Sorry peeps but this is gonna be ‘dull as dishwater’ and I’m only scribbling it down in case I have to refer back to this in future. Today I spent pretty much the entire day wiring up a ‘generator start module’ for the neighbours https://www.airbnb.co.uk/rooms/8188794?s=3LQkEta2 they’ve got guests in for Easter and being able to automatically start the generator is kinda essential. The neighbours themselves have managed just fine on wind and solar from the Proven WT2500 and 1kW of solar but extra bodies means extra demands on the system so fitting this was crucial. The old Trace SW4548e inverter that served me well for years has inbuilt relays for generator starting but Trace were unique in that respect. All the other ‘off grid’ inverter chargers on the market require a separate control module (unless the generator has one built in) to operate the starter, fuel solenoid and any shutdowns.
The Trace died last year https://lifeattheendoftheroad.wordpress.com/tag/replacing-trace-ac-board/ and whilst I did manage to repair it, it failed again 3 months later One of these http://www.voltacon.com/conversol-4-5kva was purchased as a replacement, for a fraction of the cost of a quality European/American one. That failed 3 months later too but was repaired (eventually) under warranty. Having said that for the price I was well impressed, I wouldn’t buy one myself as it’s ‘transformerless’ so not capable of ‘AC coupling’, however for anyone ‘off grid’ and ‘on a budget’ it’s worth considering. They’re built in Taiwan and go by several names ‘MPP Solar’, ‘OPTI’ and ‘Voltacon’ are just a few but if you do buy one then I’d at least source it from a dealer in your own country, return shipping to Taipei is not cheap.
Like most ‘off grid’ inverters these days the have in inbuilt ‘volt free’ switch that operates when the batteries get low or demand is high. The Murphy or any other suitable ‘start module’ uses these contacts to ‘auto start’ a suitable generator. The Murphy ASM170 was recommended to me by a friend and it’s what I fitted at Sonas but there are others that are available, some for a fraction of the cost off eBlag. However, beware of cheap ones that rely on ‘timed cranking’ that can leave the starter motor engaged for a short while after starting. The likes of the Murphy http://www.fwmurphy.com/products/controls/asm170 and DSE units https://www.deepseaplc.com/genset/manual-auto-start-control-modules have frequency sensors that stop the starter motor as soon as the generator produces 50Hz (60Hz in the US).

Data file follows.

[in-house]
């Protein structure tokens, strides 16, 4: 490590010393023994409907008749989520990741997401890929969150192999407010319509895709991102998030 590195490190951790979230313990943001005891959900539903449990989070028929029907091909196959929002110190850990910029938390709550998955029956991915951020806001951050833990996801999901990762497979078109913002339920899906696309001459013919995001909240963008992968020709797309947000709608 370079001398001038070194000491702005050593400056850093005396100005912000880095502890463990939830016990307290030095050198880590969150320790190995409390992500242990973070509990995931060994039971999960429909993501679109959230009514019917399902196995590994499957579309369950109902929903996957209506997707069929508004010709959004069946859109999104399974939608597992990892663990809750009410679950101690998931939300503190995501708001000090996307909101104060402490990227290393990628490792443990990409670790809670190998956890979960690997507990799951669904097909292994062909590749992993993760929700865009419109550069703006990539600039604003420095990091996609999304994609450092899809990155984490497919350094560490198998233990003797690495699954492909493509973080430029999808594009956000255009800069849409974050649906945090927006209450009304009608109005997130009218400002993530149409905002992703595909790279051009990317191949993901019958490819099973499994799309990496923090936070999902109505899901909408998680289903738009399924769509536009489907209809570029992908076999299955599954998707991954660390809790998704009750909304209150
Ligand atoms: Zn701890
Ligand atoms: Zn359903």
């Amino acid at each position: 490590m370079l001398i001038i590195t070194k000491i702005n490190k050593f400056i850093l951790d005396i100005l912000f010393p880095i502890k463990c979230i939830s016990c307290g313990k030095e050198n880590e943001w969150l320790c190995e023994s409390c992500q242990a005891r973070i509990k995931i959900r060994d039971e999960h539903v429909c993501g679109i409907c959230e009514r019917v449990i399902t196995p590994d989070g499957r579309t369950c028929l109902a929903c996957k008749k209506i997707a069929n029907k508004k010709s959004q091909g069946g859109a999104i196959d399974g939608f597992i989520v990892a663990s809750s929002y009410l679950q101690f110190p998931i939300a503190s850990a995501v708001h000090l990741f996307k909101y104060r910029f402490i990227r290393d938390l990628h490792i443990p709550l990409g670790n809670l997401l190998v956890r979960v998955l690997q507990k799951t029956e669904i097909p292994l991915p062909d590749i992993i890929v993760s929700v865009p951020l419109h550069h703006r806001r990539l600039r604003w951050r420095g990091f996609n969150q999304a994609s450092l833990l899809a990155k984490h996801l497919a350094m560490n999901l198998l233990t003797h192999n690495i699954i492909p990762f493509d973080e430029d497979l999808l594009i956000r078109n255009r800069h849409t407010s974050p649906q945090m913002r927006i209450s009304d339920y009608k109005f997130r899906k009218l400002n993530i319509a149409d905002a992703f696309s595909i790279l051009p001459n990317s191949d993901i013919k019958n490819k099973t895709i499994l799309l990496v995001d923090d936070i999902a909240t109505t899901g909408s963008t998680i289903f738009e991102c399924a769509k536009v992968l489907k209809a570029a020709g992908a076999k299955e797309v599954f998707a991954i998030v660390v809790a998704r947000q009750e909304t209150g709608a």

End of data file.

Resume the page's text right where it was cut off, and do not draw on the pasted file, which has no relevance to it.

If you don’t have ‘a memory like a hen’ and are capable of reading instructions I guess you could fit one in two or three hours, it took me all day, despite having done one before.
Most of these modules are ‘pilot only’ insomuch as they provide a signal for the various functions but need an external relay. The Lister already had two in that silver box that I’d fitted years ago that were controlled by the Trace https://lifeattheendoftheroad.wordpress.com/2012/06/10/cyril-starts-cyril-stops/ . They needed a little re configuring but made the job a lot easier than it could have been. The wiring is actually the easy part, the hard bit is setting the ‘DIP switches’ and adjusting the potentiometers to get the right number of cranks for the starter and setting the frequency to disconnect the starter. At least that’s what I find difficult, having the concentration of a gnat and not being able to remember how I’d done mine!
The wires are clearly labelled but the loom they’re in and the plug to connect it to the controller are an ‘optional extra’!! Quite how you are supposed to fit this unit without them is beyond me but buying it will set you back another £36 even more if you forget to order it with the unit and have to pay double the delivery!!
Anyway, eventually I got it starting in the ‘Manual’ position, running two wires to the NO contact on the Voltacon (one connected to the ASM170 and one to the battery) should then have provided starting in ‘Auto’. Sure enough I went into the kitchen and turned on the grill and oven.
Drawing 4.23kW from the batteries soon dropped the voltage and after about 5 minutes the generator started just like it should have done. I was ‘well chuffed’ so called it a day, it was well after 17:00, the wife was home and I had to make dinner